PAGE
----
The Global Ecosocialist Network, in conjunction with System Change Not Climate Change will be hosting a conversation with authors Mike Davis and Rob Wallace.
Despite the IPC decision, opposition to Santos' industrial scale gas project in the Pilliga is growing, reports Rachel Evans.
A new international campaign to free jailed Kurdish liberation movement leader Abdullah Ocalan was launched on September 23, reports Peter Boyle.
Sydney's Inner West Council has taken a stand against the push to lift the state’s 33-year-old ban on uranium mining, reports Markela Panegyres.
Abigail Boyd had a front-row seat to watch the wealthy be bailed out after the Global Financial Crisis in 2008. She warns the same is already happening with the COVID-19 pandemic.
Two thousand people took over a major roadway in Brisbane on June 21, standing and sitting down. Buses and cars were stopped for at least 30 minutes.
The action was a prelude to future “Stop the city to stop Adani” rallies, if approval for the Adani coal mine is not withdrawn.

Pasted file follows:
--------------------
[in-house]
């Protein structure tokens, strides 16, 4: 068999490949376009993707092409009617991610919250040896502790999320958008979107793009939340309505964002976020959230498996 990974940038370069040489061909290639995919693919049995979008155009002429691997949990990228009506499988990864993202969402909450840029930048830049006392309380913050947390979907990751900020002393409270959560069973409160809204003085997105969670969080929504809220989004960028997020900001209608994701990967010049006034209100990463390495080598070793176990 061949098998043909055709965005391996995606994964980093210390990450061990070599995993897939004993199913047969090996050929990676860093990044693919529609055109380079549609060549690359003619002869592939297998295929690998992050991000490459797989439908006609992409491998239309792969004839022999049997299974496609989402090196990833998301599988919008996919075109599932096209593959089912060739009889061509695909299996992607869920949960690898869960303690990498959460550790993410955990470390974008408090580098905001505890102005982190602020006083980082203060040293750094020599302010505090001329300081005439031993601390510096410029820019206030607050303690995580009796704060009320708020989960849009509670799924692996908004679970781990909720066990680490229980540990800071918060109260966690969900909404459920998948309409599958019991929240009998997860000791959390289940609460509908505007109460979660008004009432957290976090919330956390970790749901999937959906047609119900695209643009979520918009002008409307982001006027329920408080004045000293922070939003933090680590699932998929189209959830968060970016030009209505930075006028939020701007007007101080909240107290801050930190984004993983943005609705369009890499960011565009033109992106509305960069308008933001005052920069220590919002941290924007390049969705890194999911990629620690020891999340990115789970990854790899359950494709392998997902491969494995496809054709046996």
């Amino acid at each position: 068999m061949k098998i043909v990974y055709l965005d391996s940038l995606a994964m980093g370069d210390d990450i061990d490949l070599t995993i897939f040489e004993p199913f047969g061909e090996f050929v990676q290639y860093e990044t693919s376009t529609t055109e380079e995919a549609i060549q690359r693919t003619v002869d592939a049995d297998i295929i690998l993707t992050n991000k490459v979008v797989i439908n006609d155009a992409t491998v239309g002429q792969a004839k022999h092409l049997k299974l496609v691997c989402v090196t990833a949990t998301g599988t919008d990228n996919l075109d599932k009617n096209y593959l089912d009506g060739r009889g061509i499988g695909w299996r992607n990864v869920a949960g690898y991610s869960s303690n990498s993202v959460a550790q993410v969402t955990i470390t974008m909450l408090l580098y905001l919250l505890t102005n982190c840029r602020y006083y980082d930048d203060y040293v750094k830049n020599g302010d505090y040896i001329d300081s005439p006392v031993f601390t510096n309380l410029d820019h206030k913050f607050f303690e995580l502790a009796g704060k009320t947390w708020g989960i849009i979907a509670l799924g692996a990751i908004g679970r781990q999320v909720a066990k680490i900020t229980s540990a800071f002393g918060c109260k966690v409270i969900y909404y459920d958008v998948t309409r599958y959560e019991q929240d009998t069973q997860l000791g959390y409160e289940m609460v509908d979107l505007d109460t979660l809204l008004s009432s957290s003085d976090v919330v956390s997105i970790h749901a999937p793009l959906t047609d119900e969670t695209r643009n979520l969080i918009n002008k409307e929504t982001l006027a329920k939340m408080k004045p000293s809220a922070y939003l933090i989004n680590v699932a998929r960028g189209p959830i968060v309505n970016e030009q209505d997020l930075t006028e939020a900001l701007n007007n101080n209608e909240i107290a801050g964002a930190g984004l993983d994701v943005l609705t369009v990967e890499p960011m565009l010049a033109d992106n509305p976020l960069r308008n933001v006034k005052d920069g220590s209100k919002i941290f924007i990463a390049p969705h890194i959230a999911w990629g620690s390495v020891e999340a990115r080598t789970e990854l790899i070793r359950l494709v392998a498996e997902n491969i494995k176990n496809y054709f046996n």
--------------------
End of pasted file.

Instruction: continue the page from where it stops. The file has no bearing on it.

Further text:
A couple of thousand people also rallied in Melbourne, and in Perth, Extinction Rebellion held a disruptive “die in” of several hundred in the CBD on June 22.
Long-time climate campaigner David Spratt and former fossil fuel company executive Ian Dunlop have issued a bold call for unlikely partners to work together to avoid climate catastrophe. While we need an emergency response, its (admittedly) vague proposal for an alliance with the national security sector is odd, writes Pip Hinman.
The split in the grassroots women’s liberation movement was on display when two rallies to mark International Women’s Day (IWD) were held on March 9. Each attracted around 100 people.
Voices from across South America have denounced Israel’s massacre of more than 50 Palestinians on May 14 and its ongoing repression of protesters participating in the Great March of Return that began in Gaza on March 30.
They have also condemned the United States’ decision to move its Embassy to Jerusalem and pledged support to the boycott, divestment and sanctions (BDS) campaign against Israeli apartheid.
For the first time in ACT history, the majority of politicians elected to the Legislative Assembly are women. The final results revealed 52% of the ACT's politicians, or 13 out of 25, were women.
The final result of the election for the expanded 25-seat Assembly, held on October 15, was announced by Electoral Commissioner Phil Green on October 26. The make-up of the parliament will be Labor 12 members, the Liberals 11 and the Greens two.